Celebrating two years at Community Medical Center this month, New Jersey CyberKnifeÊhas treated nearly 300 patients from Ocean County and neighboring areas using advanced CyberKnife® technology.
The center opened in 2011 offering treatment for malignant and benign tumors throughout the body with a noninvasive procedure called stereotactic radiosurgery. As the second most frequently treated disease at New Jersey CyberKnife, brain tumors account for more than a quarter of the center’s total patients.
“The impact we’ve made on the brain tumor community is due in large part to the expertise of our team and the quality of care we provide,” New Jersey CyberKnife medical director Dr. David D’Ambrosio said.
Brain tumors are typically treated with surgery or conventional radiation therapy, though both can be challenging due to sensitive tissue surrounding the tumor. The general anesthesia and overnight hospital stay required with surgery and the harsh side effects of conventional radiation therapy can be difficult for patients to endure.
New Jersey CyberKnife patient Laurel Goldberg underwent three surgeries and conventional radiation therapy for a recurring meningioma before turning to CyberKnife treatment.
A doctor recommended CyberKnife treatment to Goldberg, a New York resident. After researching CyberKnife online, she decided to pursue the treatment at New Jersey CyberKnife.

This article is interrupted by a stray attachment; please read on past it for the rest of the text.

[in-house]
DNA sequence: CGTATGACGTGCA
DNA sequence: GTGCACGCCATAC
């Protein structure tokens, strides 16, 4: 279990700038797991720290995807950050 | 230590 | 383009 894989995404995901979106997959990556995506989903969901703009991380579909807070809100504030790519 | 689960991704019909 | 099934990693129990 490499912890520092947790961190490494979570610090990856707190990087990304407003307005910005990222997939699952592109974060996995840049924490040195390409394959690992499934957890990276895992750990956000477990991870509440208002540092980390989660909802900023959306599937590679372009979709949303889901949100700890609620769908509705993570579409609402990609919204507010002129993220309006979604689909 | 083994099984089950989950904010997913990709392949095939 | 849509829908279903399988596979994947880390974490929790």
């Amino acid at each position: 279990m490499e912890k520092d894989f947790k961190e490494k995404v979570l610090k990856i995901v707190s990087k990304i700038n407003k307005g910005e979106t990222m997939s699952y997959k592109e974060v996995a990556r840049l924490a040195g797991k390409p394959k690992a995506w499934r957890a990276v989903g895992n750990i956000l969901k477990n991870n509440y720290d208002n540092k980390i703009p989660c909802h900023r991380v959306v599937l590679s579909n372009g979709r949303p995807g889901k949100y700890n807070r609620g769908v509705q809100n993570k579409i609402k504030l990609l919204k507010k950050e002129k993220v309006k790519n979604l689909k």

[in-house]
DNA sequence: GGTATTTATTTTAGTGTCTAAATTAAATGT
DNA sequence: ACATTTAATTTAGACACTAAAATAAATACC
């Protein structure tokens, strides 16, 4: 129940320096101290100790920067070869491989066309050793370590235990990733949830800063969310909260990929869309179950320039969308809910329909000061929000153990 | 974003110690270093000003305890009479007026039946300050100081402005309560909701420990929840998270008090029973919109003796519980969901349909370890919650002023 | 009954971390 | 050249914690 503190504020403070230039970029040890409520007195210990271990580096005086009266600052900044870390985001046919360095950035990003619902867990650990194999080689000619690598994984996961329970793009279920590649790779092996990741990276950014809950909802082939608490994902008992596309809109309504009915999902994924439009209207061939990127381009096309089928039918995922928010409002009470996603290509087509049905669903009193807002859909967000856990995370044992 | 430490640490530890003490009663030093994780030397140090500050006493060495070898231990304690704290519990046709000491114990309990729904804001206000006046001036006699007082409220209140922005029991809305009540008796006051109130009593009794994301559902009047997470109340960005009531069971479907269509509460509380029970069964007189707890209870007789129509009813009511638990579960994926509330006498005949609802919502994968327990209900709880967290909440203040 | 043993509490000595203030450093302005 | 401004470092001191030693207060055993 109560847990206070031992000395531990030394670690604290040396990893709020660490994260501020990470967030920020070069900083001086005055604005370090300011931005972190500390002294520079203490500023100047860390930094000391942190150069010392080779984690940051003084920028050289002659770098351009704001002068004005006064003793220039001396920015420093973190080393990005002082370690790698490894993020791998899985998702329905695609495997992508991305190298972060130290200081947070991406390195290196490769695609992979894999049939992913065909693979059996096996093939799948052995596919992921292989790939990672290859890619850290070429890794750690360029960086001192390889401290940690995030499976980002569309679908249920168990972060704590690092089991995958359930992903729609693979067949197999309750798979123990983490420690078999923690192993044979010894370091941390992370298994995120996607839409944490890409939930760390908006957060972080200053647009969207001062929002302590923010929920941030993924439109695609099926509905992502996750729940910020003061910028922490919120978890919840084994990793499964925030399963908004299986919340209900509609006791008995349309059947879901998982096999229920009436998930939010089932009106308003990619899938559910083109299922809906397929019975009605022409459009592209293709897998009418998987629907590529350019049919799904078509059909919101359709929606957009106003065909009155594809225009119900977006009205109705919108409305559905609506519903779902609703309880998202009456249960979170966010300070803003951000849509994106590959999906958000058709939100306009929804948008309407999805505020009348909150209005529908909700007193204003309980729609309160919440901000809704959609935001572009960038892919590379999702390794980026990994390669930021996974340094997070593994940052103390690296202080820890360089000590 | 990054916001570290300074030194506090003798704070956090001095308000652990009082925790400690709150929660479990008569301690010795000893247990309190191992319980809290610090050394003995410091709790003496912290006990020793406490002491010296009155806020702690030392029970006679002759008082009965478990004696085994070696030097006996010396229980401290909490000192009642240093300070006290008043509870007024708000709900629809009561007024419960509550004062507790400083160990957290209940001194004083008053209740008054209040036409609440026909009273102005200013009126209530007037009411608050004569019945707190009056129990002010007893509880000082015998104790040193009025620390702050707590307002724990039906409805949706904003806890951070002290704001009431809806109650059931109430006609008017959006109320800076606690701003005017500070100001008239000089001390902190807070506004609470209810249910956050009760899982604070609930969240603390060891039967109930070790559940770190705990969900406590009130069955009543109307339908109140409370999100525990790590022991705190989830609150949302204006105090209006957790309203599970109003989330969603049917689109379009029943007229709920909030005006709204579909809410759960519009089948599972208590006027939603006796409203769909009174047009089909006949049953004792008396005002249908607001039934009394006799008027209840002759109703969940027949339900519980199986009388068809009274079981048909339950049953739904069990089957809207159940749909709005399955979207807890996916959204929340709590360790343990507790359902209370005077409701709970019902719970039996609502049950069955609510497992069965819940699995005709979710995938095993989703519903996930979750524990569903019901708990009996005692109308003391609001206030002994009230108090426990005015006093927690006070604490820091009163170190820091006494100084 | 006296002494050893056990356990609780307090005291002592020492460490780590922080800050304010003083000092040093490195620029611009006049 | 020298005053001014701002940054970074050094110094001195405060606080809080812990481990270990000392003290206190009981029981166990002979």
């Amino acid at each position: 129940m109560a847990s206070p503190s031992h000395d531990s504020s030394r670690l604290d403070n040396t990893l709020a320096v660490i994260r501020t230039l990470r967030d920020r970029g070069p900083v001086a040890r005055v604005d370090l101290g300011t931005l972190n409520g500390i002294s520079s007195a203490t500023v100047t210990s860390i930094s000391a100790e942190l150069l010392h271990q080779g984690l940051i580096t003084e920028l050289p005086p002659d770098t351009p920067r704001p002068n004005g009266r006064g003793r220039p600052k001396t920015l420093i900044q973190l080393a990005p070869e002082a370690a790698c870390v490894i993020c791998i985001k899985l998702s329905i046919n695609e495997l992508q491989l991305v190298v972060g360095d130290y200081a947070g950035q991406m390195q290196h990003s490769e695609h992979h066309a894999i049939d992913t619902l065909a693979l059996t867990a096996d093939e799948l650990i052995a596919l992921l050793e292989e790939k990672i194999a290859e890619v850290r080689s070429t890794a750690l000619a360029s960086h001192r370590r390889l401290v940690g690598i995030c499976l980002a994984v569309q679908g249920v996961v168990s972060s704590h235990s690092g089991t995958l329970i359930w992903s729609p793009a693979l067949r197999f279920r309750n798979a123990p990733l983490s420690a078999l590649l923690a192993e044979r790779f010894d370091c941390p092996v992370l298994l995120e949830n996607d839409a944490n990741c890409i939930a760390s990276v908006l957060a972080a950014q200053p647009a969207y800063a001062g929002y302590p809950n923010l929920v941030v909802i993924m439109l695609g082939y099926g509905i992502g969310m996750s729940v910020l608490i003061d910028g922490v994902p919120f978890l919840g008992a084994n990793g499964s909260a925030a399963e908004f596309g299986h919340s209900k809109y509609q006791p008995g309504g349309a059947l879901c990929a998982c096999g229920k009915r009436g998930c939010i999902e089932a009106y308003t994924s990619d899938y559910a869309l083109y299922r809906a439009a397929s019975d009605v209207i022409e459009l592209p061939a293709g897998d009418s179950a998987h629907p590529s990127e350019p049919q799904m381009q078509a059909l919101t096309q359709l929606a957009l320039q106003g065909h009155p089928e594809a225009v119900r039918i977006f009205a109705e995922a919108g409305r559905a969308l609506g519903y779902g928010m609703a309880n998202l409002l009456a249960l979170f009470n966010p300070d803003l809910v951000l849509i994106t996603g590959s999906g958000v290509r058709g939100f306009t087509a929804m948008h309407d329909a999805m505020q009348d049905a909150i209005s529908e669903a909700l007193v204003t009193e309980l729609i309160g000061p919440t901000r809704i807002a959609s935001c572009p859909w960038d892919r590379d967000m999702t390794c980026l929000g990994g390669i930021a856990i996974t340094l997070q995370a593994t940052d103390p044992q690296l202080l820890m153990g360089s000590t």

“After two surgeries a radiologist recommended more surgery, I was drawn to CyberKnife treatment as a new option,” Goldberg said. “Through my research I found several CyberKnife treatment facilities in my area, but chose New Jersey CyberKnife because it is partnered with one of the top 10 hospitals in the U.S.”
The CyberKnife treats tumors with highly focused radiation beams. As an added benefit, the CyberKnife is able to track tumors during treatment and adjust for patient movement, minimizing radiation exposure to healthy surrounding tissue.
“The New Jersey CyberKnife staff was very knowledgeable and made sure I was comfortable, even offering blankets during my treatment sessions,” Goldberg said. “During my five treatments, I relaxed by listening to music, and I felt very comfortable with my knowledge of how the CyberKnife was going to move around me.”
Brain tumors are typically treated in one CyberKnife session, but could require up to five treatment sessions depending on an individual’s diagnosis. In contrast, conventional radiation therapy for brain tumors may require consecutive treatments for five days per week for up to six weeks.
“After having undergone other treatments for her diagnosis, Laurel required a nonsurgical option. She, like many of our patients, was drawn to the convenience of CyberKnife treatment,” Dr. D’Ambrosio said. “Patients typically experience few to no side effects and can return to their daily routines immediately following treatment.”
Goldberg said she experienced no discomfort during treatment and experienced no side effects. The hospital’s patient services team added to the convenience of treatment by providing transportation for Goldberg to and from appointments, removing her need for taxi or other transportation.
“If I could have been treated with CyberKnife as opposed to surgery, I would have done it right away,” Goldberg said.